How about stats. Stats are always good. Let's take a look at the Corgi Rating. Ovechkin's Corgi Rating is .000. He doesn't have one and, frankly, I can't see him ever having one. A tall, cool blonde is more his type. Russian, of course. Boudreau, on the other hand, his Corgi Rating is . . .

What's that, JP? Corsi Rating? Oh. Never mind.

OK. What else can a guy do with a blog?

How about gratuitious shoutouts to the team owner? Ted's Take. Ted's Take. Ted's Take. That oughta do it. What? Oh, yeah. SnagFilms.

Hmmm. This is harder than I thought. A new post every day, you say?

Maybe I can pick a fight with somebody; that's a time-honored blog tradition. Let's head on over to The PensBlog. A couple quick pokes and they'll all be down here "punishing" us by buying tickets at inflated prices. Looks pretty busy, though, what with trying to make the playoffs and all. Better not start something I won't be around to finish.

OK. I'm getting desperate. I'm THIS CLOSE to linking off to hot hockey chicks.

Oops. Bet they'll be wondering where all that traffic came from.

Hurry back, CK!

And next time find somebody who knows something about hockey.

TillyCapsFan for CK

Seek and ye shall find -- at www.capitalskremlin.com

What's up, CK?

You give me the keys to the blog while you're away this weekend in upstate New York -- and when I go in to post, you've MOVED it!

What is this, "Lost"? You're Locke, right, and you've moved The Island?

Well, I've got news for you: Despite the fact that it appears to be 1970, the Caps don't exist yet and I look like a dork in this Dharma Initiative jumpsuit -- I've found the site (we're now at www.capitalskremlin.com -- reset your bookmarks, RSS feeds, Twitters and Facebook follows), and I'm going to post.

Stand by and stand back!

TillyCapsFan for CK

Thursday, March 26, 2009

Pre-Cap: Capitals vs. Lightning

CK is in upstate New York this weekend, searching for displaced Caps fans.

Never fear: TillyCapsFan is here to guide you through the storylines for Friday's game against Tampa Bay.

Storyline: Will the Lightning retaliate for Ovie's hot-hot-hot goal celebration?
Our take: This tempest will remain in its teapot. The Lightning won't avenge what they see as a classless act with a classless act of their own. Besides, the Bolts are much too focused on their drive to secure last place in the Southeast Division.

Storyline: Wasn't THAT a classless cheap shot?
Our take: Probably. But Theo told us it would be OK.

Storyline: Well, will the Lightning at least unleash a creative celebration of their own?
Our take: Haven't heard of anything in the works. Word on the street, though, is that Canada's ultrasecretive Cherry Laboratories is developing a devastating anti-goal-celebration. This statue-like non-dance is said to be capable of sucking the joy out of a hockey arena after a goal is scored. Won't be ready for Friday's game, though.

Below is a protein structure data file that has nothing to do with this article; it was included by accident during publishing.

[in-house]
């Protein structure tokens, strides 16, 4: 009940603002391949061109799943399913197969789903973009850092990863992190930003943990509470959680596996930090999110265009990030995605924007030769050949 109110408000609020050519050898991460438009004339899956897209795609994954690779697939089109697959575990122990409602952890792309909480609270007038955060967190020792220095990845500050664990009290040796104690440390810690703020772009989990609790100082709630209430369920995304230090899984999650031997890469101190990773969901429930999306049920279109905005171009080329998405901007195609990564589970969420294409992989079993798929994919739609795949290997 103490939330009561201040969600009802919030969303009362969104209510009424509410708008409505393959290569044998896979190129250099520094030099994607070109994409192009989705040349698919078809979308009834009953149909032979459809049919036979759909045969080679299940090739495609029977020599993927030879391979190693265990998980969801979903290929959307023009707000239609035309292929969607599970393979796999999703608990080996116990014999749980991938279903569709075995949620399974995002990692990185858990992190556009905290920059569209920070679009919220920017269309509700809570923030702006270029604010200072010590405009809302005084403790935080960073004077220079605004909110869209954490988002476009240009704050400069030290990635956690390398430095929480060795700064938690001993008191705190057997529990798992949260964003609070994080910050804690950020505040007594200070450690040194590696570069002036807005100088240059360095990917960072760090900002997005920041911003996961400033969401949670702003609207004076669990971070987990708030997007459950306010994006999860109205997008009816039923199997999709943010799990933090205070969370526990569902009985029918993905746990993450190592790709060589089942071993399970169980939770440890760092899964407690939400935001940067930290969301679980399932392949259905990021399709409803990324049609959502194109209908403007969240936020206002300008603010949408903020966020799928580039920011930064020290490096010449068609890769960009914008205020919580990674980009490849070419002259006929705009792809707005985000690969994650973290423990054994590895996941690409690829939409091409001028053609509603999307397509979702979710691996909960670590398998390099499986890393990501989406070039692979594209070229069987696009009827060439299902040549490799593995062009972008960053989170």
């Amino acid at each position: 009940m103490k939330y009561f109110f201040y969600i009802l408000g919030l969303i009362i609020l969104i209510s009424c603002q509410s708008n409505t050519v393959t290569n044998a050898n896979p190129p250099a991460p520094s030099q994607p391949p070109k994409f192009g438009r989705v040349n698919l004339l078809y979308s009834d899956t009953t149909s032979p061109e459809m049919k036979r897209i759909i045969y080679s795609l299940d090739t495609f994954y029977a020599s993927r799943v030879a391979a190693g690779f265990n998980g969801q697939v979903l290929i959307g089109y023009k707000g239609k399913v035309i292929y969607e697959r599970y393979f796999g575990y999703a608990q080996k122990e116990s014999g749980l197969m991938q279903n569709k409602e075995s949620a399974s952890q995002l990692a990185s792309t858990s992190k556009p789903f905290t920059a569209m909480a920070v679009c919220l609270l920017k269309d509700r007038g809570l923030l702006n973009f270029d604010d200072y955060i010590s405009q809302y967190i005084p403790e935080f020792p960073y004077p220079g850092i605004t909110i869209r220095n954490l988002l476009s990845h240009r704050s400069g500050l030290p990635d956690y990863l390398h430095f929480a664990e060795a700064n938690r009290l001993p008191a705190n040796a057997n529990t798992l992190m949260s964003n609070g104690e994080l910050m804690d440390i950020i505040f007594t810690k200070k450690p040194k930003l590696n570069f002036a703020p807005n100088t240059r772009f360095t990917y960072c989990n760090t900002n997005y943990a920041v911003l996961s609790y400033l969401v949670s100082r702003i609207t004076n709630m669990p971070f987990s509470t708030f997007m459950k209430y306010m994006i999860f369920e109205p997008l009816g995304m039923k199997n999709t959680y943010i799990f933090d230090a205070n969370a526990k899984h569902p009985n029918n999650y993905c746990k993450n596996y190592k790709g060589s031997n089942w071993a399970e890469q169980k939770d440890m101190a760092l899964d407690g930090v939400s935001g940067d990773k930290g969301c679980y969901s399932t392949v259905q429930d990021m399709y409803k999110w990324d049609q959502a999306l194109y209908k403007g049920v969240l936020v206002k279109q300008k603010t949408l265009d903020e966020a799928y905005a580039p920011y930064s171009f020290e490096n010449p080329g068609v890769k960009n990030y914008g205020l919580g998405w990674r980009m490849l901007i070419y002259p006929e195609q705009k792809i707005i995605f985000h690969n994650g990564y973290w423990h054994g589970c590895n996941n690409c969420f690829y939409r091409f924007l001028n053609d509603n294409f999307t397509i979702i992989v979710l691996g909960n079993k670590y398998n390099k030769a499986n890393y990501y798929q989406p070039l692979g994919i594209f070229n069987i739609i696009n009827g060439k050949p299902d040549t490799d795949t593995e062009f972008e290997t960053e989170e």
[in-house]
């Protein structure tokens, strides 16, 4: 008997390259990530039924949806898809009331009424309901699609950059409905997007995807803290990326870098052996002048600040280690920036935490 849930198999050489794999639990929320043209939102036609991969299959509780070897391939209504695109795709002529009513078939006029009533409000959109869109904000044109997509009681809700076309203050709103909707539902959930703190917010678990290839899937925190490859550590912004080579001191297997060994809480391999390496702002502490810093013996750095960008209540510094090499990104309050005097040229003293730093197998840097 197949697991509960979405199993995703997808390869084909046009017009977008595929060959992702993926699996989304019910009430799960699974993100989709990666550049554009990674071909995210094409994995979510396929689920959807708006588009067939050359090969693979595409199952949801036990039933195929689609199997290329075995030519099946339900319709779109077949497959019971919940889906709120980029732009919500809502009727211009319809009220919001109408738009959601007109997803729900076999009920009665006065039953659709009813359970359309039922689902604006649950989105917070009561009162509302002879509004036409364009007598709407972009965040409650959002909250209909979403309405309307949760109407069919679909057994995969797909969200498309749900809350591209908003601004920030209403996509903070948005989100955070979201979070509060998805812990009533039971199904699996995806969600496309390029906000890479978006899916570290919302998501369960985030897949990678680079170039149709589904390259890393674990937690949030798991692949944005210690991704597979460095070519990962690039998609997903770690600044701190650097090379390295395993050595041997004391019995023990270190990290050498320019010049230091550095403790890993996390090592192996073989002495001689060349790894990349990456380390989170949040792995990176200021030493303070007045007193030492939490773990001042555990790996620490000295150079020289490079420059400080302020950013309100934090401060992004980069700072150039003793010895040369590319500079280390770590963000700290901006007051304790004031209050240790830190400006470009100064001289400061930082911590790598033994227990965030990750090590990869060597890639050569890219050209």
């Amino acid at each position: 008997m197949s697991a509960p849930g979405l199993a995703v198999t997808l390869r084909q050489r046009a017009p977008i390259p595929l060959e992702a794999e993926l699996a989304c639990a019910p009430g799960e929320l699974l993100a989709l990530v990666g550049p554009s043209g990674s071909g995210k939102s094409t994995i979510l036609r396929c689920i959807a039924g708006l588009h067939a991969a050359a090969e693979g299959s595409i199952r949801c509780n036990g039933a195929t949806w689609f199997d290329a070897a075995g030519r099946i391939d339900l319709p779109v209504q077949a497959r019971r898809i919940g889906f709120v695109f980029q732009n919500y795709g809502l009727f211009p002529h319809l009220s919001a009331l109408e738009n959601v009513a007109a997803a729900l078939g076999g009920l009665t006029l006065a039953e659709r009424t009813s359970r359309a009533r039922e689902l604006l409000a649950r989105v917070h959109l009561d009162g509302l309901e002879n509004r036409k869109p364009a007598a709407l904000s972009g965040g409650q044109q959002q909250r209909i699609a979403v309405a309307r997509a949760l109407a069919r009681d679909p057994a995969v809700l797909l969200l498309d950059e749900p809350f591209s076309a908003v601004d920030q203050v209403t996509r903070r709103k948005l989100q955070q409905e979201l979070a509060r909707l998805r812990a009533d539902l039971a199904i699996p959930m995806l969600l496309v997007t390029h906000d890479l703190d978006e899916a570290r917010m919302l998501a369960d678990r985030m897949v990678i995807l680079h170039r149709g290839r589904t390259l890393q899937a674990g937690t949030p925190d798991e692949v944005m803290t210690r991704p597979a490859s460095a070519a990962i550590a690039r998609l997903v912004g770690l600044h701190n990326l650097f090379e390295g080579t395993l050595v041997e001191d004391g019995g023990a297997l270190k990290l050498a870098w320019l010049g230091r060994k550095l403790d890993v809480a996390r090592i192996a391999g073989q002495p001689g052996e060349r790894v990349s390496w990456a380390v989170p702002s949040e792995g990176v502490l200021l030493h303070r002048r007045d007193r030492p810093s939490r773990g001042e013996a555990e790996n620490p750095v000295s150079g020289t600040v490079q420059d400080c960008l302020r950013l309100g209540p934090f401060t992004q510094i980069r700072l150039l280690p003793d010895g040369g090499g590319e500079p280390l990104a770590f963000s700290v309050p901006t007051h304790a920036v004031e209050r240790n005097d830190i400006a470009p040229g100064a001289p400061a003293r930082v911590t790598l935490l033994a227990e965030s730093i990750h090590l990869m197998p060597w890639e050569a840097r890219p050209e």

Storyline: Will Greenie get his 30th goal against the Bolts? Will Backie get his 20th goal or his 60th assist? Will Semin ever get a nickname that ends in -ie?
Our take: Probably not, on all counts. The Caps are averaging, what, two goals a game recently? That makes milestones hard to come by.

Storyline: Will Ovie steal the Art Ross Trophy away from Malkin with a flurry of goals and assists in his final seven games?
Our take: Not if he keeps his word. In a shrewd business deal at the All Star break, Ovie traded this year's Art Ross Trophy to Malkin for a floppy hat and two Canadian flags.

Storyline: At least tell me Boudreau will get the Jack Adams Award again.
Our take: That's a lock -- once the league realizes Bruce has managed to get his team's injuries, flu attack and losing streak all out of the way in the last month of the season, cleverly clearing the way for a smooth playoff run.

Storyline: When did you say CK would be back?
Our take: Not soon enough, friends. Not soon enough.

TillyCapsFan for CK

Don't Let Gary Bettman See This

Tip of the hat to PuckDaddy

Wednesday, March 25, 2009


To our CK subscribers, Twitter buds, Facebook friends, Google followers and readers:

I'm thrilled to announce that we have purchased the domain name CapitalsKremlin.com for our future blogging endeavors.

You may need to update your RSS feed (click anywhere on here) and, for passing bloggers, you might want to update your link to our site.

This is just one of many changes that will be coming over the next few weeks -- changes that I hope will not only expand our reach as a blog, but also offer our readers a competitive and unique reading experience.

In June 2008, I started Capitals Kremlin as way to write about my favorite hockey team when I wasn't working on articles for my journalism classes. In September 2008, the blog started covering the Caps on a daily basis, trying to find its own space in the Capitals large, talented and impressive blogosphere.

In January 2009, we found ourselves linked on PuckDaddy, drawing the largest audience we'd ever seen and writing about the team multiple times each day.

Just recently, I decided it was time to take Capitals Kremlin to the next level, and the blog was long overdue for its own .com.

Some of my fellow VCU journalism students are proudest of their clips in the school newspaper. I've had dozens of clips in the past year appearing in the Progress-Index in Petersburg, Va., and the Richmond Times-Dispatch, but of all of those I am most proud of this blog.